“When the Spirit of truth comes, he will guide you into all the truth.” (John 16:13)
As mysterious as this phrase sounds, and as often as these words have led to speculation on what exactly Jesus meant, John Levison (Filled with the Spirit) points out that John’s Gospel gives us an explanation. In the context of John 16, Jesus is talking about his death: its circumstances, its meaning, its results and what will follow. The disciples are in distress, do not yet have the Spirit to help them process and believe, and therefore simply can’t hear what Jesus wants to tell them about his mission (16:12). Grasping the truth will require the Spirit.
Elsewhere in John we get clues from John as to how this process worked. When Jesus says in ch. 2, “Destroy this Temple, and in three days I will raise it up,” everyone assumes he is speaking of Herod’s Temple. But John notes that “he was speaking of the temple of his body. After he was raised from the dead, his disciples remembered that he had said this; and they believed the scripture and the word that Jesus had spoken.” (2:19-22).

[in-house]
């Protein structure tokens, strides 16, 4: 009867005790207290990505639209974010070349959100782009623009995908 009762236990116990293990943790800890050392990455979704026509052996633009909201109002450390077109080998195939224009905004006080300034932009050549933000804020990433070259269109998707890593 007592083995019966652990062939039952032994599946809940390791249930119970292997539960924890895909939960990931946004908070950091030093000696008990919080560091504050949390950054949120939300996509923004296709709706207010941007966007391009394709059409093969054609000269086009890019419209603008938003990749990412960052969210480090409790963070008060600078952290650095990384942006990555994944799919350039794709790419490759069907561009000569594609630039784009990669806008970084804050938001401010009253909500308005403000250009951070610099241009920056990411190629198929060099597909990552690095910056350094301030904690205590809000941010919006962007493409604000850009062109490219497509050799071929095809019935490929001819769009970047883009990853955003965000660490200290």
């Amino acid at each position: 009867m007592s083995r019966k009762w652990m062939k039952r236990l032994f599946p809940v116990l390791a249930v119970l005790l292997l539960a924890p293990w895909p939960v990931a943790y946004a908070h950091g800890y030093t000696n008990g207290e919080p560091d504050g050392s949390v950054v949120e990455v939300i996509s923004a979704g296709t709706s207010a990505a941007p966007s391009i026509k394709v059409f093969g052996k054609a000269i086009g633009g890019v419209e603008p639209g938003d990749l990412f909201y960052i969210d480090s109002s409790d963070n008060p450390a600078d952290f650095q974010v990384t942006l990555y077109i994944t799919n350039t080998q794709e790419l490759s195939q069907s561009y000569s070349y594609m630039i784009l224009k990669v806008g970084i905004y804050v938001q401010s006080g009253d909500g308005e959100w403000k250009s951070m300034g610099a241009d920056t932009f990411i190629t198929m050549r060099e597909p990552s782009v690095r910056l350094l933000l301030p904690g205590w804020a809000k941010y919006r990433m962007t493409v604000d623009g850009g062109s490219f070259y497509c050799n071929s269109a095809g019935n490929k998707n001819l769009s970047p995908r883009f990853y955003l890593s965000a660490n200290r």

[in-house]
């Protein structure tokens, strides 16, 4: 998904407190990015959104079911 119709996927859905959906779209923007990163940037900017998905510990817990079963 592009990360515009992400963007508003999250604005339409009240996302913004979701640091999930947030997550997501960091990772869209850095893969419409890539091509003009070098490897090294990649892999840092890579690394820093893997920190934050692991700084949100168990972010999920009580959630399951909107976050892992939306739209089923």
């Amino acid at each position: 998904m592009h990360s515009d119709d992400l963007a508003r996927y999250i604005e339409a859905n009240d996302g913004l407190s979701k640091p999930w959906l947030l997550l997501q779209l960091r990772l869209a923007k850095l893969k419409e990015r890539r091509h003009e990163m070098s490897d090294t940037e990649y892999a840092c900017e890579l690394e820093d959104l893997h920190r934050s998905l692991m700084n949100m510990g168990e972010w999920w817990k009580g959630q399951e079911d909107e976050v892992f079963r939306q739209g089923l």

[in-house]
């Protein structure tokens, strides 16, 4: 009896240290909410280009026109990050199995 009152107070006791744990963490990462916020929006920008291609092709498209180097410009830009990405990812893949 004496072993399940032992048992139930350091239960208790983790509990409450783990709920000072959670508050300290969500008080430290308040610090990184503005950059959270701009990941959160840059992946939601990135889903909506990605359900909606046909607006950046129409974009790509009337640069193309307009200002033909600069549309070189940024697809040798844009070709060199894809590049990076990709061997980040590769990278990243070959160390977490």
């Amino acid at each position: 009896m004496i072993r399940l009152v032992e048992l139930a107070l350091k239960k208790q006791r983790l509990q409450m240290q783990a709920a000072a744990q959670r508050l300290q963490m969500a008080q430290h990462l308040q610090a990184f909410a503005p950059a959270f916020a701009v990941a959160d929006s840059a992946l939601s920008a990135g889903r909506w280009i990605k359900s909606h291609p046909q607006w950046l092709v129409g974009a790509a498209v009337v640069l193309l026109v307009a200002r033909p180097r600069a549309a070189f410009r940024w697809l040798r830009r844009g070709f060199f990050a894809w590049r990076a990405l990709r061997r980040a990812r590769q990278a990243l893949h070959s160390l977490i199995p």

And again, when Jesus enters Jerusalem in fulfillment of Zechariah’s words, “His disicples did not understand these things at first, but when Jesus was glorified, they then remembered that these things had been written of him and had been done to him” (12:16).
This is the heart of the Spirit’s mission, then. Not “all truth” as in economics and physiology and the rest, but “all truth,” an understanding of the work that Jesus himself was about to perform. The Holy Spirit “will teach you and remind you of everything that I have said to you” (14:26). As Levison summarizes, “The focus of the paraclete’s vocation is not to predict but to recollect . . . . The holy spirit, in brief, will teach by reminding.” (402)
These lies are told every day all around our country, and people are believing them.